1. Power production needs to be increased to at least 5000 MW. This could be achieved in the short term by constructing several 100-MW stations, rather than larger-capacity plants, which would take longer to build and have a higher financial burden on the government budget. The power plant capacity recommended is judged to be adequate for the current situation, with plants being designed to use the widely available crude oil.

  2. A customer guidance program on energy issues should be established. User attitudes about cost, energy efficiency and conservation need to be refined.

  3. A training program for the local field staff is needed.

  4. The existing extra-high-voltage/high-voltage and high-voltage/low-voltage substations need to be refurbished.

  5. A revenue-collection system needs to be implemented.

These solutions would help reduce the pressure on the national grid and prevent the state from seeking alternative solutions such as importing electrical energy from neighboring countries. A secure and reliable electricity supply is a basic provision that many Iraqis hope to see in the near future.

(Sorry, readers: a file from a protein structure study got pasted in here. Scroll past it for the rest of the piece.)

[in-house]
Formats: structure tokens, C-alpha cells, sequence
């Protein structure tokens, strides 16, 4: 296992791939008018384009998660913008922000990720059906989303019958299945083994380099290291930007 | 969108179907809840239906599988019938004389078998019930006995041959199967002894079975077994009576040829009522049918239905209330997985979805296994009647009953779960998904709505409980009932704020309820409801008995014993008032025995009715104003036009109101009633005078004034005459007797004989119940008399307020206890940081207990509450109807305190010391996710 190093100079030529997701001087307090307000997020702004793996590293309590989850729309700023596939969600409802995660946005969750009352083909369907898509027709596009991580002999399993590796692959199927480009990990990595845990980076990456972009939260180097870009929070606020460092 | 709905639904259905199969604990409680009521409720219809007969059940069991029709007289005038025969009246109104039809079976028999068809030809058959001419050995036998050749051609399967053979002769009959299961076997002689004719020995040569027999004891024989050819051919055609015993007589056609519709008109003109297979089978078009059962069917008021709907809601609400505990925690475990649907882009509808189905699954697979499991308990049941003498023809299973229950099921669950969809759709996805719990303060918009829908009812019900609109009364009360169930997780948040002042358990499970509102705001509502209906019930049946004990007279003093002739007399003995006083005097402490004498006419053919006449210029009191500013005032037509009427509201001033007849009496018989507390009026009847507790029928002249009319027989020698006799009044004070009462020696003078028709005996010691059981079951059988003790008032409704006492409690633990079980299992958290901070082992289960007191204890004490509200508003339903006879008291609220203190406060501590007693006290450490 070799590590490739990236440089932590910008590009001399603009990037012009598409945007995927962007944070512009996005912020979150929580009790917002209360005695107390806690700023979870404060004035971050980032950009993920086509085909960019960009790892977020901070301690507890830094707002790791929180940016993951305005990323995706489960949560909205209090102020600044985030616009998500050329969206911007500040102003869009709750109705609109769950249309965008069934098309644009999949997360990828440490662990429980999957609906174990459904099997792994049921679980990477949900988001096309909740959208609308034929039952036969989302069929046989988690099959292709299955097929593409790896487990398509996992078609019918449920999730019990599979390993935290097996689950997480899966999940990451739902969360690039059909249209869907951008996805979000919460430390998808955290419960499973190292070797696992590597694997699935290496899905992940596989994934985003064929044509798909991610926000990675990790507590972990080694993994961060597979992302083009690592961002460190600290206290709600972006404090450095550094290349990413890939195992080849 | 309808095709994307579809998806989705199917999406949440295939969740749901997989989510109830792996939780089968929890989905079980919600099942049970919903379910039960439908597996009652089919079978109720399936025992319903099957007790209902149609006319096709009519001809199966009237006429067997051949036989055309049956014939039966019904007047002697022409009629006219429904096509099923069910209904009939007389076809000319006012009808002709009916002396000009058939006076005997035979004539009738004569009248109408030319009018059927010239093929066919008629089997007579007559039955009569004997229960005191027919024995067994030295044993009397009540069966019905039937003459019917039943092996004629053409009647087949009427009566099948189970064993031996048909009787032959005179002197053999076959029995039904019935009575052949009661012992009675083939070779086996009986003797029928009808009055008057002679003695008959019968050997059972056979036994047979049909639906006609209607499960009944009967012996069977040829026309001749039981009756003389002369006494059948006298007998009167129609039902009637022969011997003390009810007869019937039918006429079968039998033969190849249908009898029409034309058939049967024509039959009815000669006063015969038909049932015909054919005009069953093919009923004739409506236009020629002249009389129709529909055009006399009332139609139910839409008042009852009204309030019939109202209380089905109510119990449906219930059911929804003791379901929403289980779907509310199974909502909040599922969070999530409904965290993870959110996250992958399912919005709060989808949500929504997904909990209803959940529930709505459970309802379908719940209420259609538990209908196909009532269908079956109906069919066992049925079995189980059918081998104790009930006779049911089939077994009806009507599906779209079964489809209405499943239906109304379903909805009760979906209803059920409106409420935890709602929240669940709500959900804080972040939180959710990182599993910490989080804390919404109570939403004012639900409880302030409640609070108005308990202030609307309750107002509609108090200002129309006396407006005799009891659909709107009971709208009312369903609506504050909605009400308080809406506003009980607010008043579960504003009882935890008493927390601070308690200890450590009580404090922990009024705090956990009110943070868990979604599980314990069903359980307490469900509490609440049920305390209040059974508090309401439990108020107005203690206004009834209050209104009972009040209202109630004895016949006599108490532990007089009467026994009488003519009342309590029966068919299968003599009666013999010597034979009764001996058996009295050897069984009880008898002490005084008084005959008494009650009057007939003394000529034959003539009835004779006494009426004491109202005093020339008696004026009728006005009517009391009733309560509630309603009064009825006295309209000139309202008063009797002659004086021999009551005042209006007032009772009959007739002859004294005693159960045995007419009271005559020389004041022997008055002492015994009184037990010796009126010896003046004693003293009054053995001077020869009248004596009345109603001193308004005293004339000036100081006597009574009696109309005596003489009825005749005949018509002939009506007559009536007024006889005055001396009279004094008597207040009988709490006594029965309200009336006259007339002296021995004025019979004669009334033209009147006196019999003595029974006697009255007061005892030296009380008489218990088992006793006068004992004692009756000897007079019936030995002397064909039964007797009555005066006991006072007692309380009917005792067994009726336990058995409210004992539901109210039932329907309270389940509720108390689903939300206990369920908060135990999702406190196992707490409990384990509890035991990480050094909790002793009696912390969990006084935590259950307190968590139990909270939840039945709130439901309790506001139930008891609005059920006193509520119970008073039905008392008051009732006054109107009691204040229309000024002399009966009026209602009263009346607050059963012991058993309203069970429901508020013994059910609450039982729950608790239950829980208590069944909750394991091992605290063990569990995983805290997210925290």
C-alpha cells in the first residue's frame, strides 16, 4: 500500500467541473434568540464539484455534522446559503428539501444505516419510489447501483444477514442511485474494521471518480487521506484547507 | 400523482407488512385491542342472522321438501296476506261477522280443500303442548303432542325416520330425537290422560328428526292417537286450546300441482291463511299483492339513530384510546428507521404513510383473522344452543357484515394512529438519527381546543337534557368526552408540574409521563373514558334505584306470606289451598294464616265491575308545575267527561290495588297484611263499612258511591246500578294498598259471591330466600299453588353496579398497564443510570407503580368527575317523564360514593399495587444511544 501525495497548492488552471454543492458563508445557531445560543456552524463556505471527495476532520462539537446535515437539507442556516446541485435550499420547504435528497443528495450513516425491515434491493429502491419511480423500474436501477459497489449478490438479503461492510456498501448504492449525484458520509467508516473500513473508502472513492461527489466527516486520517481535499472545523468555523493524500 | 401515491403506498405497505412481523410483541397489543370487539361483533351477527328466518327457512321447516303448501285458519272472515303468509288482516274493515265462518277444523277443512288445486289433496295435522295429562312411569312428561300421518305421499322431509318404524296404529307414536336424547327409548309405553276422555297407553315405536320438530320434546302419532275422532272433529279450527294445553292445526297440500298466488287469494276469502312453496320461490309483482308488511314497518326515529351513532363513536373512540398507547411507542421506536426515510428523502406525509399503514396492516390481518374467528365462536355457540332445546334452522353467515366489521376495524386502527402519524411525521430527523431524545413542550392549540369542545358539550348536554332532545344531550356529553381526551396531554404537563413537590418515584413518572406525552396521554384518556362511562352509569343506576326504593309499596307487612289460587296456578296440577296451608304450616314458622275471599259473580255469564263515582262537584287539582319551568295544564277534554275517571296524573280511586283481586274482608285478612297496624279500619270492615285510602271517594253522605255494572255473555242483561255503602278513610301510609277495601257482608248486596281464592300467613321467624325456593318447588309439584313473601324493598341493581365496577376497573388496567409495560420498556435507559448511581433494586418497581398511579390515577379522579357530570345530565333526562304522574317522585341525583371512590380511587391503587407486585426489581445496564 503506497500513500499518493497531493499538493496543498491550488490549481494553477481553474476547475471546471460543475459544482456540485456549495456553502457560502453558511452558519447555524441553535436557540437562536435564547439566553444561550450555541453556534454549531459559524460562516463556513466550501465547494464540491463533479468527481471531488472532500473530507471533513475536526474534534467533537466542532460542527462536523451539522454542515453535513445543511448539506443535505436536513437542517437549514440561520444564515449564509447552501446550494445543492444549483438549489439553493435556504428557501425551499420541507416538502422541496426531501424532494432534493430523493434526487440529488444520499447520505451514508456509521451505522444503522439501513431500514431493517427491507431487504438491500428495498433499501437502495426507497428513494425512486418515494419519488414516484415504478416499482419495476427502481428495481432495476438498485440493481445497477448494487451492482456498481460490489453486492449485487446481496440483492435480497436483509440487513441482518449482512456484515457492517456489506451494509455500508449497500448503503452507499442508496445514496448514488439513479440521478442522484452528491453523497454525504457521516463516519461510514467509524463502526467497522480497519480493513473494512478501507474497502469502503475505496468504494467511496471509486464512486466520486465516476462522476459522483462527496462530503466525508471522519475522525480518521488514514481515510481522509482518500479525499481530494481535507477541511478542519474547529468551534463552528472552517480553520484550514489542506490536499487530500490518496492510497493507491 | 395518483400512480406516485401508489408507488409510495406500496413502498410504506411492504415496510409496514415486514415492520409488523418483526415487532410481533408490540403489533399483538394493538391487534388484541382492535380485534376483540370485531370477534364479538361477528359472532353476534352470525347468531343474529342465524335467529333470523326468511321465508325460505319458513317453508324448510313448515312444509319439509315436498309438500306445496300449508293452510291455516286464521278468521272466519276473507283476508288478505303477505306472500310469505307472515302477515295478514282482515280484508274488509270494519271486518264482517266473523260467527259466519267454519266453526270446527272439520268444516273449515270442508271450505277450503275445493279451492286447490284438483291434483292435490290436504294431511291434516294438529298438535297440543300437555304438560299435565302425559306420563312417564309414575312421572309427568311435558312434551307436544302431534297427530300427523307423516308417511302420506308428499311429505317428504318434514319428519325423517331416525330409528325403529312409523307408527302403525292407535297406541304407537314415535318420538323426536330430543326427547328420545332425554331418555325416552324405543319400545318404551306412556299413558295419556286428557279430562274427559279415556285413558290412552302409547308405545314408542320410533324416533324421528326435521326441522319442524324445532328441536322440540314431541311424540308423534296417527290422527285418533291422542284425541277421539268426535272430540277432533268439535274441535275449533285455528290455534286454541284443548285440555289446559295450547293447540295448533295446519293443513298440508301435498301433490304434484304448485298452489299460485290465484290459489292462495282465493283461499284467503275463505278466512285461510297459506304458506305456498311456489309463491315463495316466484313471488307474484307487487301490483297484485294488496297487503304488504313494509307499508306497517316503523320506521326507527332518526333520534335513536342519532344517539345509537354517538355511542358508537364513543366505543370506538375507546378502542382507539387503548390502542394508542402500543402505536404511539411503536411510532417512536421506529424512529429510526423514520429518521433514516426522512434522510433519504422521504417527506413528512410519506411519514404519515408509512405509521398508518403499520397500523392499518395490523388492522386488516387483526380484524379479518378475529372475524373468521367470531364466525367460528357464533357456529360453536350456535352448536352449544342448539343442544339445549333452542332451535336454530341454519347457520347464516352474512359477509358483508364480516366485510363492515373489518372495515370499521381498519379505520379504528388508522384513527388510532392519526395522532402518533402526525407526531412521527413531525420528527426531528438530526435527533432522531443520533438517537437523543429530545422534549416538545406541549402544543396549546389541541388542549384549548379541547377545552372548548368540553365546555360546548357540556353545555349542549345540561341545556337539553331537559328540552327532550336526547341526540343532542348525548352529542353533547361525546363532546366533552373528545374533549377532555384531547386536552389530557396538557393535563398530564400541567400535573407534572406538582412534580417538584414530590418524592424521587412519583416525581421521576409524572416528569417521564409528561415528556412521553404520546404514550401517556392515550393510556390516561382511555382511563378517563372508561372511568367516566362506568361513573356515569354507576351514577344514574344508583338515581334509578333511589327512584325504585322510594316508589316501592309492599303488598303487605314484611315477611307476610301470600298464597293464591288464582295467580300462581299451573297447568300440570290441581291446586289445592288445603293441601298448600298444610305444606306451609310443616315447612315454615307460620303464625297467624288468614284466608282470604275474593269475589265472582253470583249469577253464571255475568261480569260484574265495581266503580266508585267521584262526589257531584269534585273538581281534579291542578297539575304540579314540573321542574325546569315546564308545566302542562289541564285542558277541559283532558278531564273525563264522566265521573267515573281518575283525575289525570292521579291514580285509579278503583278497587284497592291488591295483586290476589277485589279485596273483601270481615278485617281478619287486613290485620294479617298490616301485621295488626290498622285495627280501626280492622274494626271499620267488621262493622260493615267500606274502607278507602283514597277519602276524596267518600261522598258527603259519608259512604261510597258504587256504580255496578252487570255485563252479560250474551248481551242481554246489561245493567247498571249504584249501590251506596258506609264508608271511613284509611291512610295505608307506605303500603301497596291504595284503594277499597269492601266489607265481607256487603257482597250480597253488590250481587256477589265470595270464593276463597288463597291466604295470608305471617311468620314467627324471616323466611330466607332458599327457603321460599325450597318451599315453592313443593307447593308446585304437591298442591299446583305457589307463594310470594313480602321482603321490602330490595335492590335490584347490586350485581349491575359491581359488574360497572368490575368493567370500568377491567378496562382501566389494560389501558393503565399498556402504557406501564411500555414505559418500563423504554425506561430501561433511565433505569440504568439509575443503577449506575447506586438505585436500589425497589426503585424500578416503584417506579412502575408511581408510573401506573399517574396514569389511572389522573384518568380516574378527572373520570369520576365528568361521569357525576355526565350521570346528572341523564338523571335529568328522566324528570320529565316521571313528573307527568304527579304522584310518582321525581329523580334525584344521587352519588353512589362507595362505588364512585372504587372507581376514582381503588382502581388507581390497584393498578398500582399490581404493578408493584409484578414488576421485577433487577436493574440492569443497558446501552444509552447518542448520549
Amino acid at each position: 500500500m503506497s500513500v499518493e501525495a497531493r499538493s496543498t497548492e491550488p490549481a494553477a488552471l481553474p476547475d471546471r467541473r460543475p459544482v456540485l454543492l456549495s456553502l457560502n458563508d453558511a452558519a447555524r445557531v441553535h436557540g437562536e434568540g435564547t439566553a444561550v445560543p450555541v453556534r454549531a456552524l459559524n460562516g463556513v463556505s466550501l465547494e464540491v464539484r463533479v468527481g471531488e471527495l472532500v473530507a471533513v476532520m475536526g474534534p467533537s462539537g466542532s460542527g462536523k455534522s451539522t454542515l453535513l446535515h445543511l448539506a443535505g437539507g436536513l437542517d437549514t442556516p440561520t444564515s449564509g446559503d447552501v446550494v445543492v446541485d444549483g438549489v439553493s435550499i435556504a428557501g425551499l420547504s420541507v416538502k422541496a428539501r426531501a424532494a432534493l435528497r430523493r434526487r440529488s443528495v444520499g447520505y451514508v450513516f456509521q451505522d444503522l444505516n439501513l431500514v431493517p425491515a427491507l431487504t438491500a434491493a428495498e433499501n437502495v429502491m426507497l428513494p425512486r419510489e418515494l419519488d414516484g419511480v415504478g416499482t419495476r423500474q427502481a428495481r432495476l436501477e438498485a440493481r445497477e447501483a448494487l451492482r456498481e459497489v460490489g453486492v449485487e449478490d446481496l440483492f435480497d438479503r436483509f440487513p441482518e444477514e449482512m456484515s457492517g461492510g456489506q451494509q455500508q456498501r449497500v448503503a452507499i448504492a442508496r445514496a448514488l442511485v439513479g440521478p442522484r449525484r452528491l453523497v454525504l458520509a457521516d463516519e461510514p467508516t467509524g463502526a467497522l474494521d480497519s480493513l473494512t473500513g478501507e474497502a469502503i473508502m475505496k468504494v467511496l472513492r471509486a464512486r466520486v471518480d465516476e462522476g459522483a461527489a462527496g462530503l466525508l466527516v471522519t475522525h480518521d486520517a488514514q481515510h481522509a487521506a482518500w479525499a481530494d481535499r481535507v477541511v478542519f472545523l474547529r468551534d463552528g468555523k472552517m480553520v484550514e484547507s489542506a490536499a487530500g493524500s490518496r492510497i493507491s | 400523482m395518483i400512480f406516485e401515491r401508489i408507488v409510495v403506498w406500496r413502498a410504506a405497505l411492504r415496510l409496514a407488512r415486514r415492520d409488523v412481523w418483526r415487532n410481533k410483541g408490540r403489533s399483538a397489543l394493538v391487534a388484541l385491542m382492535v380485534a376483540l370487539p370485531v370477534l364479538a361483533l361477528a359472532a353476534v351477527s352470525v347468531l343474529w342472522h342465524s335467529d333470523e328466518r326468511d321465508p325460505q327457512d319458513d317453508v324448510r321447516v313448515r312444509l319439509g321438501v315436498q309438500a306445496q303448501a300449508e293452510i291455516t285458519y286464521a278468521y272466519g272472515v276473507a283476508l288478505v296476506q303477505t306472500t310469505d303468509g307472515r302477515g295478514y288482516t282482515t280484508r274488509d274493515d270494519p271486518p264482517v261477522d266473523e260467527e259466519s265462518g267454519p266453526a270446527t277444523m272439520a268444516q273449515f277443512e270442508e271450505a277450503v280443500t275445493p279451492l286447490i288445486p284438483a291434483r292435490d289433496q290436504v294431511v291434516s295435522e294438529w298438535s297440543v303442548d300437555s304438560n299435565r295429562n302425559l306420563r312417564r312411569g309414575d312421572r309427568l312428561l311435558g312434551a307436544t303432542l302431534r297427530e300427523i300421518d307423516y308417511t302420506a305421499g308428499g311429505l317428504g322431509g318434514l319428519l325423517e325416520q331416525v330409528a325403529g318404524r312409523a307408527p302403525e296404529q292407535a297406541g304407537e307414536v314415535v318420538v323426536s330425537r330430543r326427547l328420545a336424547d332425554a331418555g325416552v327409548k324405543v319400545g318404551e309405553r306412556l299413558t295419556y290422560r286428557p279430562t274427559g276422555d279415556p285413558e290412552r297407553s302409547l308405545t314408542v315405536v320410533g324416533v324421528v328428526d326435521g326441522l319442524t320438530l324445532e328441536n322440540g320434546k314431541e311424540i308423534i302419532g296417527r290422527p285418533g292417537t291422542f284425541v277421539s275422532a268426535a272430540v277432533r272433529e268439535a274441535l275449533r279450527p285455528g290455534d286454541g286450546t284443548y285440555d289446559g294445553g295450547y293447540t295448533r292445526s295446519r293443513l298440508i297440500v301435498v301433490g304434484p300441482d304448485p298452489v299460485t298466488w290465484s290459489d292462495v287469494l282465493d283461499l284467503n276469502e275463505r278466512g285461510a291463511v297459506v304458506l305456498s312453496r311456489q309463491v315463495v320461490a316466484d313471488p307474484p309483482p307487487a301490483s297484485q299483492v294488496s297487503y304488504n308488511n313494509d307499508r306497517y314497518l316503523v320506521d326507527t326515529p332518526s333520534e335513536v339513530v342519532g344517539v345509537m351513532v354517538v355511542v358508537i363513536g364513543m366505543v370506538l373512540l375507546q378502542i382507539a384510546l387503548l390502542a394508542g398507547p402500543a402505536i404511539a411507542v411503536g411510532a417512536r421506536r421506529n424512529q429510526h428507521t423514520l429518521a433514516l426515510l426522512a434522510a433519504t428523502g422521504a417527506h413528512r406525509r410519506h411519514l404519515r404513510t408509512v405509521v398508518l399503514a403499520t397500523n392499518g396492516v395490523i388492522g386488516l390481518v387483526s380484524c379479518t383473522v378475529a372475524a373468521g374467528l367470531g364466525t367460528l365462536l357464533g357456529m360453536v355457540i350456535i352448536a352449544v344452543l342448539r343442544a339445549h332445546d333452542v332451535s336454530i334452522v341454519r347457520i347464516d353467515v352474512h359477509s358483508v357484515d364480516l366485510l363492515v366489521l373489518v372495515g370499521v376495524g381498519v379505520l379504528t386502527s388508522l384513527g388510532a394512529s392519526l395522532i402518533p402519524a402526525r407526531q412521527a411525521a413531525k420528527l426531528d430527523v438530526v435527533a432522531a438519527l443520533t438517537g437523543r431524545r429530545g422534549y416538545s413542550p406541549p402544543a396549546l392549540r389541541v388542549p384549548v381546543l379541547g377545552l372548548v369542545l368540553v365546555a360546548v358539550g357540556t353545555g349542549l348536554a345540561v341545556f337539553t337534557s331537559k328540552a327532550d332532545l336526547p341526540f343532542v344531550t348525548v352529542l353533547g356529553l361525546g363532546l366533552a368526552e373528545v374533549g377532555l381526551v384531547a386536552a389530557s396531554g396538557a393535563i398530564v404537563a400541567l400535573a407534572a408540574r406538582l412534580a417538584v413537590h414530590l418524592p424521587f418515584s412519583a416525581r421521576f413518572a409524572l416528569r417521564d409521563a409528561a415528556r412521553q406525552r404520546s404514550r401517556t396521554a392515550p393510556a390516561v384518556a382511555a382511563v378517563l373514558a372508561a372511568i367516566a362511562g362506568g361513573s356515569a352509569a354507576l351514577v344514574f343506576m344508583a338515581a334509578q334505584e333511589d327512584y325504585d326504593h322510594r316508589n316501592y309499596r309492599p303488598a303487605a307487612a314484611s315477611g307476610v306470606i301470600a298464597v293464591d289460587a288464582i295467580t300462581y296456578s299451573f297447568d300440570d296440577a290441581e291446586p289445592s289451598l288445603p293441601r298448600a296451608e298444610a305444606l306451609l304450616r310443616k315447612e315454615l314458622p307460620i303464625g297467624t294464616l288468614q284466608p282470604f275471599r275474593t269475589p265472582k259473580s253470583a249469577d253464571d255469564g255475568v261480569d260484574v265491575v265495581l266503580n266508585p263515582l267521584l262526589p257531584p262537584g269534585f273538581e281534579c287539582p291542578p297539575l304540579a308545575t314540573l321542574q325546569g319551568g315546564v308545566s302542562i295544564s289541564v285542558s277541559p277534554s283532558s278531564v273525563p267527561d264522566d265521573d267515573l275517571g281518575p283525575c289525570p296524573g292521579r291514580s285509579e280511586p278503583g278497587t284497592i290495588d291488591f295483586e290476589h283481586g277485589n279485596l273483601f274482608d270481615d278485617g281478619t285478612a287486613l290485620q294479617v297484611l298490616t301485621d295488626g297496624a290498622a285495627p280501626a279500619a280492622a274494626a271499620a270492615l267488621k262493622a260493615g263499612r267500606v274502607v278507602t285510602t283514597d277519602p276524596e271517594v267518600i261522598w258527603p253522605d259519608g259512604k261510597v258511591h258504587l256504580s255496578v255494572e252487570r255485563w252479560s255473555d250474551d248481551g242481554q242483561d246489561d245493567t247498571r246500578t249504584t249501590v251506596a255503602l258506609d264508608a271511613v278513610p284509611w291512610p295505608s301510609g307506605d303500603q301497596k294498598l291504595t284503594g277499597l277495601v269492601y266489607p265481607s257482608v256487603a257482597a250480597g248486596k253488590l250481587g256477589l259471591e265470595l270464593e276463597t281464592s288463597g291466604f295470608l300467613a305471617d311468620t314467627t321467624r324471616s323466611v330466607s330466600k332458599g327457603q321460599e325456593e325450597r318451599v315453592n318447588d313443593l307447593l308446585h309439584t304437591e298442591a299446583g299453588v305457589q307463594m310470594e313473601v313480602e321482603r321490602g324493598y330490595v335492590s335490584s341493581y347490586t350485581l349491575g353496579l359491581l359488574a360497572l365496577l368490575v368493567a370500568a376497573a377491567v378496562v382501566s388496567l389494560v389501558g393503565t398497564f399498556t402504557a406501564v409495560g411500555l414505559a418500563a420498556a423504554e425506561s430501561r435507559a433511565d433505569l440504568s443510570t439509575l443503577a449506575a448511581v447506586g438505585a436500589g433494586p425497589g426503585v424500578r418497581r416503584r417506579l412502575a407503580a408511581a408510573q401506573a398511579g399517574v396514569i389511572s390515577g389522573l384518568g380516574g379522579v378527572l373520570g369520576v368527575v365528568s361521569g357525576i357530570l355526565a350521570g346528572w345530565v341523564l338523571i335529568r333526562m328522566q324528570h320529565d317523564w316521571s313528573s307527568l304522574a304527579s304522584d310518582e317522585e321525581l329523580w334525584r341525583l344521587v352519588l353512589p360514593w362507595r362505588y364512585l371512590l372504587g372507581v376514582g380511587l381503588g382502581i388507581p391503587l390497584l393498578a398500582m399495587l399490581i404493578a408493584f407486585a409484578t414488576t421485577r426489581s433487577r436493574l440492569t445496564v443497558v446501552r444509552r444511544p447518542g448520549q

Taymor Farage received his secondary education in the United Kingdom and studied electronic engineering at Kingston University before completing a marketing program at the School of Business Management at Ryerson University in Toronto, Canada. Farage started his career as a personal banking representative for a Canadian financial institution. Currently, Farage is the managing director at National Petroleum Services Co., which is involved in electrical contracting in Iraq serving the electrical and oil sectors.